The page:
Hadlow down Book Club Review – June 2021

 ‘The Sympathizer’  by Viet Thanh Nguyen

“I am a spy, a sleeper, a spook, a man of two faces. Perhaps not surprisingly, I am also a man of two minds.”

Fifty years ago David Ellsburg risked jail with his sensational leak of Pentagon secrets on the Vietnam War. His only regret now is that he didn’t release them earlier. In tune with the times, this month we have been reading ‘The Sympathizer’ by Viet Thanh Nguyen, a novel about that War and its aftermath and winner of the Pulitzer prize 2016.

The novel is in the form of a confession written in prison by the nameless narrator for his Viet Cong captors as part of his re-education. He is always known as The Captain and is a Communist spy, who  first worked under cover with the South Vietnam troops and was then sent with them when they escaped  to US after the fall of Vietnam in order to report back on their efforts to mount a guerrilla attack on the Viet Cong. He is a man of dualities who fits in everywhere and nowhere: illegitimate son of a French priest and a Vietnamese girl, acknowledged by neither Americans nor Vietnamese but always seeing both sides. His very friends and blood brothers reflect this duality – Mon who became a communist and the Captain’s handler and Bon the fighter who hated the Vietcong and only wanted to kill them.

One of the most arresting scenes is the fall and bloody exodus of refugees from Saigon at the beginning of the novel. It then follows them to their new life in California, stripped of dignity and position, seen but not seen by the Americans and working hard to make a meagre kind of life. One of the themes of the book is memory and what Thanh Nguyen calls dismemory and the book is full of The Vietnam that these refugees have left behind them. There is humour, albeit a dark humour, as he satirizes the arrogant and deluded General whom he works for but also the rightwing US congressman and his friends who encourage the General to mount a counter revolution – this actually  happened. As a double agent the Captain is called upon to carry out acts which he is deeply ashamed of and which return to haunt him throughout his life.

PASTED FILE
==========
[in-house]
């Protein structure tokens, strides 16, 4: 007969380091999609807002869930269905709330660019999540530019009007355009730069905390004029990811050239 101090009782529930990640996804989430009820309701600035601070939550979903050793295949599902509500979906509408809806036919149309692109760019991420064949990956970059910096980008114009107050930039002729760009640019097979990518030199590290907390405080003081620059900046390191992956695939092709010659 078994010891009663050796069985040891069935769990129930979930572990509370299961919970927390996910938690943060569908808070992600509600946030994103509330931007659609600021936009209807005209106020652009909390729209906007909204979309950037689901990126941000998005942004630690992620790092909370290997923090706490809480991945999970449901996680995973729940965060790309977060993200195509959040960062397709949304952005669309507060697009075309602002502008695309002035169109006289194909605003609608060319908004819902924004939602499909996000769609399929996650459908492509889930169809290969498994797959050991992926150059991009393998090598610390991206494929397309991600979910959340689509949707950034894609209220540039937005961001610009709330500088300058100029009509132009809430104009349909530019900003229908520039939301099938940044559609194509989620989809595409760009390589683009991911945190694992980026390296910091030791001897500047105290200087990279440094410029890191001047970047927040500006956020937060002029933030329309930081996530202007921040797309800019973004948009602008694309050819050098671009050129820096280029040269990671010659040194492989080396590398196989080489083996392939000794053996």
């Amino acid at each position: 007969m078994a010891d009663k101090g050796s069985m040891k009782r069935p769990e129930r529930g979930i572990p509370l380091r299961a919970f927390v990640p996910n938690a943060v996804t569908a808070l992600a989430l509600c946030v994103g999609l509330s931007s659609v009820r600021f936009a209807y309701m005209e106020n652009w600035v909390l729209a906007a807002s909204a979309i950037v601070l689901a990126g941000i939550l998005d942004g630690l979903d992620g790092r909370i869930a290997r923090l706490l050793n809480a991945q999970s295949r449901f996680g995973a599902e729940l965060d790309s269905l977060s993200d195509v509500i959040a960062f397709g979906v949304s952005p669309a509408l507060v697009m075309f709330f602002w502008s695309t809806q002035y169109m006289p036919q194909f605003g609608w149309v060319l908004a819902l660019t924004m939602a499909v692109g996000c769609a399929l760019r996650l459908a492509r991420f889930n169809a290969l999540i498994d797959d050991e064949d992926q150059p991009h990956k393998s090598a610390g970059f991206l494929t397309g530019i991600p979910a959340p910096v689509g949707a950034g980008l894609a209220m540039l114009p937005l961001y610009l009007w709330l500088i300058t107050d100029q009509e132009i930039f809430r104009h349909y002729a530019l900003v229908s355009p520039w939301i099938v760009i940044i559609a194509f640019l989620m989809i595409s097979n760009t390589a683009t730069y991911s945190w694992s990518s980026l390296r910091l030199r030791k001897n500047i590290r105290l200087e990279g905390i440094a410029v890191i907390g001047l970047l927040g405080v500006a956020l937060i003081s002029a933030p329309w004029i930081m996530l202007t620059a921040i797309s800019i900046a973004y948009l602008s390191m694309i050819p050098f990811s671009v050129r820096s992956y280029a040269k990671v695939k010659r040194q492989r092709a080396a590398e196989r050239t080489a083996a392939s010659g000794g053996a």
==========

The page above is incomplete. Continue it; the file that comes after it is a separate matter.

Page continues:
Some of the funniest but most cutting satire is directed against the film director The Auteur. The Captain is sent to the Philippines to act as adviser on authenticity on the making of a film surely based on Apocalypse Now.  The Auteur does not appreciate having it pointed out that in a film set in Vietnam not one Vietnamese gets to speak. There is anger that the Vietnamese are only depicted as victims or as evil, rescued by the gallant Green Berets bombing their villages to pieces – the first time that history comes to be written by the losers. This is a long section that later becomes important to his captors.

The Captain disobeys Mon’s order and joins the General’s doomed expedition in order to try to bring his friend Bon back alive. Thanks to the information he himself has been sending, they are ambushed and taken captive and the process of re-educating the Captain takes place. It is a shocking section and one many of us found hard to read and  there is a real twist at the end.

This is a novel about identity, idealism and politics. Along the way it satirizes the South Vietnamese, the Americans and finally the North Vietnamese, showing the absurdity, incompetence and futility of the War. It is a novel in which tragedy and comedy go hand in hand. It is not an easy read – the critics highly praised it but some of us found it difficult and the final section almost unreadable. However it is a subtle, multi-layered book which improves with rereading and understanding. It is worth listening to the author talking about it and I must confess it read aloud very well.
Heather Mines